And because of that rift, you can expect candidates to continue attacking each other for being insufficiently conservative.

In one of the lesser reported details of the recent political news cycle, it appears that moderate candidates like Florida Sen. Marco Rubio and New Jersey Gov. Chris Christie are actually rising in the polls for early caucus and primary states like Iowa and New Hampshire. Although they are still eclipsed by Trump and Cruz, their cause is aided by the fact that the Republican establishment remains very worried about whether Trump and Cruz could actually win the nomination.

For the GOP, this election as much about principle as possible. That’s why we’ve seen Trump tout his financial independence from the big-moneyed donors who have historically fueled successful presidential campaigns and why Cruz has spent years openly criticizing his own party for being “squishes” when it comes to matters of principle. Even though the polls are making it increasingly likely that idealism is going to trump pragmatism in the primaries, the Republican establishment hasn’t failed to ultimately pick their party’s nominee since the 1964 presidential election. That’s more than half a century of precedent that Trump and Cruz need to buck if they hope to win – and they’d be foolish if they weren’t concerned about it.

Still, when everything is said and done, very little meaningful discussion will actually occur at the debate.

One of the most disappointing dimensions of the Republican presidential debates is the fact that, despite having more than a dozen candidates in the field, there has been very little substantive conversation on the important issues facing America today.

This isn’t to say that there hasn’t been disagreement between the candidates (particularly when it comes to calling Trump out on whatever incendiary diatribe has recently caught the public’s attention), but the focus on spectacle has completely overshadowed any thoughtful conversations on the party’s positions and how they will impact our nation’s future. When it comes to issues from opposing gun regulations and advocating the repeal of the Affordable Care Act to criticizing the Federal Reserve, the Republican candidates have been of one mind to a remarkable degree whenever it counts the most. It’s hard to think of an election in which there was such a diversity of options over such a narrow range of opinions.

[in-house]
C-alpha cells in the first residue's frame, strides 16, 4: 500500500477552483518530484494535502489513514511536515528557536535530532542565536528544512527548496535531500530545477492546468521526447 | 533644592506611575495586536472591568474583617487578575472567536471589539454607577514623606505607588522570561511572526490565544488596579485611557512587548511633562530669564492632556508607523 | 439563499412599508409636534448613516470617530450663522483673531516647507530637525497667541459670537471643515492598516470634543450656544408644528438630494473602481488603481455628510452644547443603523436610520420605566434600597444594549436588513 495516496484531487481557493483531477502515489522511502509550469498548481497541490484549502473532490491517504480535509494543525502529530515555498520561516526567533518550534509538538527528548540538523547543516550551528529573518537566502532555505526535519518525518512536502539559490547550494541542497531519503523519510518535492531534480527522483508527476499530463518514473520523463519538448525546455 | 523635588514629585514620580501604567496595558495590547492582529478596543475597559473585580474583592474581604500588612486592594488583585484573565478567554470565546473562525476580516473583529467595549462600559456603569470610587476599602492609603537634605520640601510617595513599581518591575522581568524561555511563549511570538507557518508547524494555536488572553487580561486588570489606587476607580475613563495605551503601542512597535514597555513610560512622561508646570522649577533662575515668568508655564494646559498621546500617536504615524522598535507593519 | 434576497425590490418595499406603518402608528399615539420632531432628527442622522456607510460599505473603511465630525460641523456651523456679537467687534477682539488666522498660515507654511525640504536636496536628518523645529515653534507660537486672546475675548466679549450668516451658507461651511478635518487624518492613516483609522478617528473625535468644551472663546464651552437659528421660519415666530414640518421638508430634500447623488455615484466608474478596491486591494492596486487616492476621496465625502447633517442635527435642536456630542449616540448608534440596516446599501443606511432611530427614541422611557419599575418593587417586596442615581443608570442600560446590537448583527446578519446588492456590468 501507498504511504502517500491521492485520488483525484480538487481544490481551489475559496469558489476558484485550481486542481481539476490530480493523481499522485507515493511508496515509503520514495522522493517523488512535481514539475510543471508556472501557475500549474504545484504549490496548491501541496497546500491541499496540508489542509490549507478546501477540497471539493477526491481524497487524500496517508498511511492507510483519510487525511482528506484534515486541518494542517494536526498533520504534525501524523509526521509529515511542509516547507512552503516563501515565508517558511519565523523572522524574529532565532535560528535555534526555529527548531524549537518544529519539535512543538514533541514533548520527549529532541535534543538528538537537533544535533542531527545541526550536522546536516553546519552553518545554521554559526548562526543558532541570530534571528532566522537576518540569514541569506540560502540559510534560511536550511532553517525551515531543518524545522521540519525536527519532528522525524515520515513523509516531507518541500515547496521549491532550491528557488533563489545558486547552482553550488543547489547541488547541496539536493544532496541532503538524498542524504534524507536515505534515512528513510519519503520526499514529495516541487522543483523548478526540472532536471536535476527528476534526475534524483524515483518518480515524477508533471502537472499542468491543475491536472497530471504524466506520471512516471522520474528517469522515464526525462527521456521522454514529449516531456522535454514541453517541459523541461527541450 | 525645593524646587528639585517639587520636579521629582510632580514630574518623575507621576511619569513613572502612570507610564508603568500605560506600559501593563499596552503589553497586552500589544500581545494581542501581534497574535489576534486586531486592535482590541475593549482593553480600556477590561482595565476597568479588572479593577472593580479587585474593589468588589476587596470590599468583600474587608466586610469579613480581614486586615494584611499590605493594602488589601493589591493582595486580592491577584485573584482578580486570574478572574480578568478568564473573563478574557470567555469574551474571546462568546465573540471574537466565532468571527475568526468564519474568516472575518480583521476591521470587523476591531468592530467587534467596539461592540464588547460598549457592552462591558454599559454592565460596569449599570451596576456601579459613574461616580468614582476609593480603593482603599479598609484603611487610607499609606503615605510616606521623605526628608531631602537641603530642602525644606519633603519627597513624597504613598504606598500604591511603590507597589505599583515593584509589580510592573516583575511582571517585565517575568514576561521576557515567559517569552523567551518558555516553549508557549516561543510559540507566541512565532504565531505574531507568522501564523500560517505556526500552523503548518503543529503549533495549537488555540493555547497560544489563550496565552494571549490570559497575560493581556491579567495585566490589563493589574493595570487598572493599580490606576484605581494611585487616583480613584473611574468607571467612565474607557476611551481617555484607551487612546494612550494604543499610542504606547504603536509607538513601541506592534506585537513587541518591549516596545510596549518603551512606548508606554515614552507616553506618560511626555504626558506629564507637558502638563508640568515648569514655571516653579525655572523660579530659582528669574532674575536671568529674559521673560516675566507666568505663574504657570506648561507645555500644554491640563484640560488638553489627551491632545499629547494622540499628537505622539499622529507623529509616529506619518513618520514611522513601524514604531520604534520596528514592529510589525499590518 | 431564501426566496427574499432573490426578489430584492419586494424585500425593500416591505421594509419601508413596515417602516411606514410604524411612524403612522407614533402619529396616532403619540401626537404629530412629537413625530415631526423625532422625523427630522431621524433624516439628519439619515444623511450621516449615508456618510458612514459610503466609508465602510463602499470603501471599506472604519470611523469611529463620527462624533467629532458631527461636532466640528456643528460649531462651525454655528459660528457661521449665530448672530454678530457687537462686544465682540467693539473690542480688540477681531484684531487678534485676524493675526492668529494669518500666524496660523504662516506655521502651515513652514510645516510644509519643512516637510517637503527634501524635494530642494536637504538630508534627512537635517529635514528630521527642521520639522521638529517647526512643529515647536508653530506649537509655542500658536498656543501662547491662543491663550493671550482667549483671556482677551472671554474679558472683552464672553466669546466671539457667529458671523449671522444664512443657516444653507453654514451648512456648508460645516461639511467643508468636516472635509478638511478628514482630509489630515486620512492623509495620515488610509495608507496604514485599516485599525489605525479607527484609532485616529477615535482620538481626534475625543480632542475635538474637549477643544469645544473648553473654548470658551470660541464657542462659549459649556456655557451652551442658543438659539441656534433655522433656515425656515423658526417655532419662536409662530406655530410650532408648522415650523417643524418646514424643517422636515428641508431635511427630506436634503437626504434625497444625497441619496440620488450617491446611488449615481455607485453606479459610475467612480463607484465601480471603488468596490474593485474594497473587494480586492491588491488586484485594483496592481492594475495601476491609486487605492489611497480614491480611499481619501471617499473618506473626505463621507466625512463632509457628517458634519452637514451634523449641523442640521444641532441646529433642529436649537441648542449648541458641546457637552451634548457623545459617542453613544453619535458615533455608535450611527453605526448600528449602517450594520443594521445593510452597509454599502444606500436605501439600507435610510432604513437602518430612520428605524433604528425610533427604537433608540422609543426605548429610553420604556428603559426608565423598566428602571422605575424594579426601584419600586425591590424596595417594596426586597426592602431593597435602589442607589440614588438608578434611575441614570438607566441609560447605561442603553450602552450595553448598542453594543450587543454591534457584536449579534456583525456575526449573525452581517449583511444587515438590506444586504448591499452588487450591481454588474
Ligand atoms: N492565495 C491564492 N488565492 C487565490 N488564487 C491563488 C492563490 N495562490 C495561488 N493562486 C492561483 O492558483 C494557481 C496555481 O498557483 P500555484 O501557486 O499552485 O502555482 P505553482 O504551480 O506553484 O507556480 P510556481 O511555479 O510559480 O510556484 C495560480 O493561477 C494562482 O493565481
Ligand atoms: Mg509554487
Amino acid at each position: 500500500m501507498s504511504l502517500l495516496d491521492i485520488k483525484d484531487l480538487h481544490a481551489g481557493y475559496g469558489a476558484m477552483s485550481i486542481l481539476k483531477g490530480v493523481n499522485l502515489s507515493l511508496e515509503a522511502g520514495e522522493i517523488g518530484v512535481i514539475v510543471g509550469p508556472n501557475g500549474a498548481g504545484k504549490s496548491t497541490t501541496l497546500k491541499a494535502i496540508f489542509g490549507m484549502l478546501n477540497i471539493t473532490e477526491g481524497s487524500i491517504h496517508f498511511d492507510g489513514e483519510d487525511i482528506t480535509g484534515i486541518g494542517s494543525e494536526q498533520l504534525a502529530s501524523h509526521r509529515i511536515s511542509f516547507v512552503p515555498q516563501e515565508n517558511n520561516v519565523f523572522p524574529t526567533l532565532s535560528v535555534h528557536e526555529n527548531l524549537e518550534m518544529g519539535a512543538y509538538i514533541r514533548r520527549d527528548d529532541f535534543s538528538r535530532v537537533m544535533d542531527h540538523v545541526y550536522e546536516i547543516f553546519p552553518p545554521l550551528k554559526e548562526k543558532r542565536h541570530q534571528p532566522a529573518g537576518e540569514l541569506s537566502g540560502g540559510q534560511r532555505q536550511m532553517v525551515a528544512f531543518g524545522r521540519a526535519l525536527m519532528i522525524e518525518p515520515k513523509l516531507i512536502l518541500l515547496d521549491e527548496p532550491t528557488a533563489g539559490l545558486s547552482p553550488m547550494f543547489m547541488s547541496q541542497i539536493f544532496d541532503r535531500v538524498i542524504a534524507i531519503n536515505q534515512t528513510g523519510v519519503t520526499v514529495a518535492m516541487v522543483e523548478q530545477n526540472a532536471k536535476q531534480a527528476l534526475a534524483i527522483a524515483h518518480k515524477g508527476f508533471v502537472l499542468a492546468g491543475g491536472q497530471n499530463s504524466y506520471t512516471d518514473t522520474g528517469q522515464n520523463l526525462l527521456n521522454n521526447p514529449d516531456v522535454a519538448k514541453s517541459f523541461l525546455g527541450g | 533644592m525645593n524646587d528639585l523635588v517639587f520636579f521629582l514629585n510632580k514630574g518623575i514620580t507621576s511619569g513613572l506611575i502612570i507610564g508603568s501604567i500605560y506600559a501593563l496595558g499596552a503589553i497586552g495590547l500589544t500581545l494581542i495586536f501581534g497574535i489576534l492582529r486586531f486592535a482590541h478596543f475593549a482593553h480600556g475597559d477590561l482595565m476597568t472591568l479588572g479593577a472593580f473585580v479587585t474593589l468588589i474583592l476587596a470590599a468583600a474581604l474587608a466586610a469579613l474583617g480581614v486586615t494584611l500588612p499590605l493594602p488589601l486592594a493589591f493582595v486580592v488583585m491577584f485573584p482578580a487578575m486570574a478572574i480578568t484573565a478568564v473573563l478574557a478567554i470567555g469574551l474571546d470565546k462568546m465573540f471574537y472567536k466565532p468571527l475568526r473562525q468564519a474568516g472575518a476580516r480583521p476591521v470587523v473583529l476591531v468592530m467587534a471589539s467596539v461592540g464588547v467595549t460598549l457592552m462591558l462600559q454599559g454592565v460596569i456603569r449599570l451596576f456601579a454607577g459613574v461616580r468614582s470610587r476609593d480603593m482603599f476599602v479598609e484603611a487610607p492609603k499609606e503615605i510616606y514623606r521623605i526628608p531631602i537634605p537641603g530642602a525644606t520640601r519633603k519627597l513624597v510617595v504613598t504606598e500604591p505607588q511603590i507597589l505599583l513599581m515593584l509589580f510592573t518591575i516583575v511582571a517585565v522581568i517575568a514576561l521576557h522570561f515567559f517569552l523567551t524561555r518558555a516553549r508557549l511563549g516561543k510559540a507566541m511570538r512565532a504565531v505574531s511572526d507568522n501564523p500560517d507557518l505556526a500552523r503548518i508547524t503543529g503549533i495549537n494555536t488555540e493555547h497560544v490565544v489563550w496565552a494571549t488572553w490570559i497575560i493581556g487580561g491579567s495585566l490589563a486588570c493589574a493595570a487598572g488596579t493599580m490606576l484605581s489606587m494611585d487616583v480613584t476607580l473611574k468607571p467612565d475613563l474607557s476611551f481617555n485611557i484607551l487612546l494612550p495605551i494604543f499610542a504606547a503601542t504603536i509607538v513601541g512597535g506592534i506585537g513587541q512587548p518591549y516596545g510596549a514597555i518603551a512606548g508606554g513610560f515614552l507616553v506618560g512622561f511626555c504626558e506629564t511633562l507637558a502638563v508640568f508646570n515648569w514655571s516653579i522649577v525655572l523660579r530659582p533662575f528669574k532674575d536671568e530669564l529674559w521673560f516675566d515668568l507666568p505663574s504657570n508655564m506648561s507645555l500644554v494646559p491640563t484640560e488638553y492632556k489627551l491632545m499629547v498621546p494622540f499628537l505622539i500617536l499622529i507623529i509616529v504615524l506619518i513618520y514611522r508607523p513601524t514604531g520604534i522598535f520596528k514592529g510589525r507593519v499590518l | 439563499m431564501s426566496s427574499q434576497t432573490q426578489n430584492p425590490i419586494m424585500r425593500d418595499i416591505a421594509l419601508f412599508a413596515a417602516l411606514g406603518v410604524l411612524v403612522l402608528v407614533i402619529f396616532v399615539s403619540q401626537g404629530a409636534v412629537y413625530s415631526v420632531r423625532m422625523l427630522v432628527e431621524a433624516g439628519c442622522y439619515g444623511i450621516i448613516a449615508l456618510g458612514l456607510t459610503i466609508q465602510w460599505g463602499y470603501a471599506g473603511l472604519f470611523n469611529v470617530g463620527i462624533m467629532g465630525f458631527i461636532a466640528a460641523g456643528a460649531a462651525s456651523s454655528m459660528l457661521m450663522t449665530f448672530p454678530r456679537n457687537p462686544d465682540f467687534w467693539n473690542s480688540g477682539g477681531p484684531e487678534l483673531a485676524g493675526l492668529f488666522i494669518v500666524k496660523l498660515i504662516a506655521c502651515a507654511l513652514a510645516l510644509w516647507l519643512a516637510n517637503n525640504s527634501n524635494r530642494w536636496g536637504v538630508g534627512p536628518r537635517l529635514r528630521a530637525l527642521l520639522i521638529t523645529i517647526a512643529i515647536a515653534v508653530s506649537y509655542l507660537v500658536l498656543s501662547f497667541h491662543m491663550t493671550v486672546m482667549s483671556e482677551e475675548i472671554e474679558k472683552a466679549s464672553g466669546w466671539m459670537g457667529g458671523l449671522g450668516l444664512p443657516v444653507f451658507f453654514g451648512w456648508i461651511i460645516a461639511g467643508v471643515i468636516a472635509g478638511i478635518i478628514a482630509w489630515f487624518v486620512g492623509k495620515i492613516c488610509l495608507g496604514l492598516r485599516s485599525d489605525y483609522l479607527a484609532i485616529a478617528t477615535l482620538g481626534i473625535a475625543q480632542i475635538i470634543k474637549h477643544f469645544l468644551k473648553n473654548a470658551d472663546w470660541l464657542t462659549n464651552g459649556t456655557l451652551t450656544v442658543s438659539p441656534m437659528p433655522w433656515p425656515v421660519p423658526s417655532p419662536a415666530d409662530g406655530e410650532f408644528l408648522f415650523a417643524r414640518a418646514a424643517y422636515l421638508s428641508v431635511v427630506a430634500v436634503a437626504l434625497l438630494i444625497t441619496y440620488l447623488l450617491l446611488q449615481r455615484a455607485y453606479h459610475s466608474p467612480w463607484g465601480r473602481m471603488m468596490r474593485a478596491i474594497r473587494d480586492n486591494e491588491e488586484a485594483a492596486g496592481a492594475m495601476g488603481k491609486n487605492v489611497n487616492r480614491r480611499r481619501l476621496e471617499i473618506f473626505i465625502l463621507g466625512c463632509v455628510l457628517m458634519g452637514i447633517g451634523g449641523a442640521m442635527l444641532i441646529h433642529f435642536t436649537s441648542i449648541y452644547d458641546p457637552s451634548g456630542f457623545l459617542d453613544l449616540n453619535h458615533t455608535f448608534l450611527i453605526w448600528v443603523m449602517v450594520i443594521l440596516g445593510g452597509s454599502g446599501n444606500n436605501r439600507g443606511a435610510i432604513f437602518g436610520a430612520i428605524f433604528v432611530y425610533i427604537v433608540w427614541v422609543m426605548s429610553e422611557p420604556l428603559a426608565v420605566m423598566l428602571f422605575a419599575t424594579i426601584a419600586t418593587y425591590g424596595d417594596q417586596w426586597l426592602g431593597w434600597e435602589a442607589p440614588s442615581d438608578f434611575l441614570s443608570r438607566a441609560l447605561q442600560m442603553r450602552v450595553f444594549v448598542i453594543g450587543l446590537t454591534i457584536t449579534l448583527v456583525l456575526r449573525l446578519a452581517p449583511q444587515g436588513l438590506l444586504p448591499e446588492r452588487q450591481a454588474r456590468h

This, unfortunately, may be the bottom line when it comes to Tuesday’s debate. While the identity of the Republican Party’s standard-bearer next year remains undetermined, the process that will have nominated him is one that has focused far more on whipping up crowds with cheap demagoguery instead of cultivating intelligent conversation on the issues facing America over the next four years. This may make for an entertaining evening, but the price won’t be worth it. 

Matthew Rozsa is a Ph.D. student in history at Lehigh University and a political columnist. His editorials have been published on Salon, the Good Men Project, Mic, and MSNBC. 

Donald Trump/YouTube | Remix by Jason Reed 

The Daily Dot